Tackling climate change in Thar

Recurrent droughts, associated famines in Thar has led to the realisation that this will be a continuing phenomenon.

Nasir Ali Panhwar January 20, 2014
The writer is environment and development professional

The livelihood of people in Thar is dependent on monsoon rainfall, but due to climate change, the monsoon pattern has changed. Usually crops are cultivated after the first spell and grow after two more spells of rainfall during the monsoon season, which starts from mid-June and lasts till mid-August.

Thar receives annual precipitation of between 150 to 250 millimeters. In a large area, some scattered vegetation permits low intensity grazing but no rain-fed agriculture can be maintained on a continous basis. The timing of the rainfall, as well as its amount, is critical to vegetation growth. Heavy rains at the beginning of the season followed by dry weather can mean that seed will germinate and then die.

Since subsistence agriculture is the main mode of employment in Thar, drought-like conditions reduce agricultural productivity. Successive crop failures led to food scarcity, resulting in malnutrition, unchecked diseases and untimely famine with staggering loss to human, livestock and wildlife of the area.

Guar bean (Cyamopsistetragonoloba Taub) is an important leguminous crop and was most vulnerable to pest attack after late rainfall during the end of September 2013. It is grown mainly as green fodder, but also used as grain, green manure and as a vegetable. It is a very popular crop, particularly in the low rainfall areas of Punjab and Sindh. It is known for its drought resistance and its soil renovating qualities. Guar seed is used as concentrate for animals and for extraction of a gum known as galactomannin. Guar gum has several uses in industry and in various food products, and is also a foreign exchange earner for our country.

Guar is grown well under warm and dry weather conditions. In Punjab, it is grown in the dry and sandy regions of Bahawalpur, while in Sindh, it is cultivated in Tharparkar, Thatta, Nawabshah and Khairpur. Restricted cultivation of guar is practiced in Dl Khan and the eastern tracts of Balochistan. It grows on all types of soils, but well- drained, medium-to-light soils are best for it.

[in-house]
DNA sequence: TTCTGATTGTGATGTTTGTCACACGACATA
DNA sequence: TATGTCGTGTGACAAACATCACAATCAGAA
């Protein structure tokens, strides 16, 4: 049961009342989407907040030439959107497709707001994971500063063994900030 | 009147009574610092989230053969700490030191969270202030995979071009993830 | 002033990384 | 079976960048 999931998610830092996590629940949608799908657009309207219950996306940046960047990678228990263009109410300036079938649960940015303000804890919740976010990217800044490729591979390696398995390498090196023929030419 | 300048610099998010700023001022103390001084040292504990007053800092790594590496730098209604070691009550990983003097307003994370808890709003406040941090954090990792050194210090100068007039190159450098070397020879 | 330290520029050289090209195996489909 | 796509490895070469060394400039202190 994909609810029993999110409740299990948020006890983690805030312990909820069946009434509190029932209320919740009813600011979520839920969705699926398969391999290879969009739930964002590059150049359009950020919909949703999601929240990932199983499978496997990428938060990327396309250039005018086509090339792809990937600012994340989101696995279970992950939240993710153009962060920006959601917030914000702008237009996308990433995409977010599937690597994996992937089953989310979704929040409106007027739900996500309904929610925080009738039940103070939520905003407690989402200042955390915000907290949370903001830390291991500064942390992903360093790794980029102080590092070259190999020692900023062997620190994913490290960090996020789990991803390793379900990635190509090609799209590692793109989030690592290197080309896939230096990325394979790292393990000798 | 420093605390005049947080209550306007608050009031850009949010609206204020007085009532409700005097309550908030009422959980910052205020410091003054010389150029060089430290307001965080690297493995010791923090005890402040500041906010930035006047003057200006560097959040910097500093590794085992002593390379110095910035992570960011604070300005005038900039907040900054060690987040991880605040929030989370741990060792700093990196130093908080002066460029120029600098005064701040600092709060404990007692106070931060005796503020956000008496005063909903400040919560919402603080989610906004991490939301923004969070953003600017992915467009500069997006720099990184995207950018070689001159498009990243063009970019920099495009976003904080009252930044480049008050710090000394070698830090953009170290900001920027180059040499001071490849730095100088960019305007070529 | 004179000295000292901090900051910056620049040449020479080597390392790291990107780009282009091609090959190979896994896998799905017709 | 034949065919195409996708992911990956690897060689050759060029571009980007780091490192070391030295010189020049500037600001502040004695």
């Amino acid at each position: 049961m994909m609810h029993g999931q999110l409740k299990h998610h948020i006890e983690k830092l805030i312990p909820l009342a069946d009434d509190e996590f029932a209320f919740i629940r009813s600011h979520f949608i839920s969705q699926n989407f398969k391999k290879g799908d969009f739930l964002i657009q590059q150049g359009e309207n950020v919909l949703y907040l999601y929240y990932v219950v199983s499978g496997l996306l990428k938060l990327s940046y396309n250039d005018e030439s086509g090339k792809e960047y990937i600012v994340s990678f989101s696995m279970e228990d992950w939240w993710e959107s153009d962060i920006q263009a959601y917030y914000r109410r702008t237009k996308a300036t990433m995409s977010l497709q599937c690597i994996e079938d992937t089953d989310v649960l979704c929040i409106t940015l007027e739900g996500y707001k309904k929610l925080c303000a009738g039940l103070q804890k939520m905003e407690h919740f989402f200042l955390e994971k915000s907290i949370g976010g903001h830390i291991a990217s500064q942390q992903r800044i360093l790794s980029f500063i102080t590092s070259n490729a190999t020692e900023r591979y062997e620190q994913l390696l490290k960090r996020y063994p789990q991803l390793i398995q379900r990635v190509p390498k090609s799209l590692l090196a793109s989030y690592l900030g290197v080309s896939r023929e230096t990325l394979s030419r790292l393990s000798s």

According to an assessment carried out by the Research and Development Foundation, the yield of Guar crop is severely affected by the natural biotic (insect pests and fungus) and abiotic (drought/Rainfall) factors in Thar. Insufficient and erratic rainfall resulted in less crop yield from the cultivated land. Farmers have reported that the average yield of Guar last year was about two to three mounds per acre; while in this season, it has been severely affected due to a pest infestation problem.

According to Ashfaque Soomro of Research & Development Foundation, this type of pest attack was witnessed for the first time in many parts of Thar, so the communities do not have any awareness about the pests and methods to control them. He suggested that an awareness programme should be initiated.

It has now generally been accepted that Thar has been subjected to considerable climate change over the last several years. Recurrent droughts and associated famines in the area over the past have led to the realisation that this will be a continuing phenomenon and that these droughts are likely to persist. Therefore, instead of initiating emergency relief operations every four to five years, it would be wise to invest now and get rid of such drought-like situations forever.

Published in The Express Tribune, January 21st, 2014.

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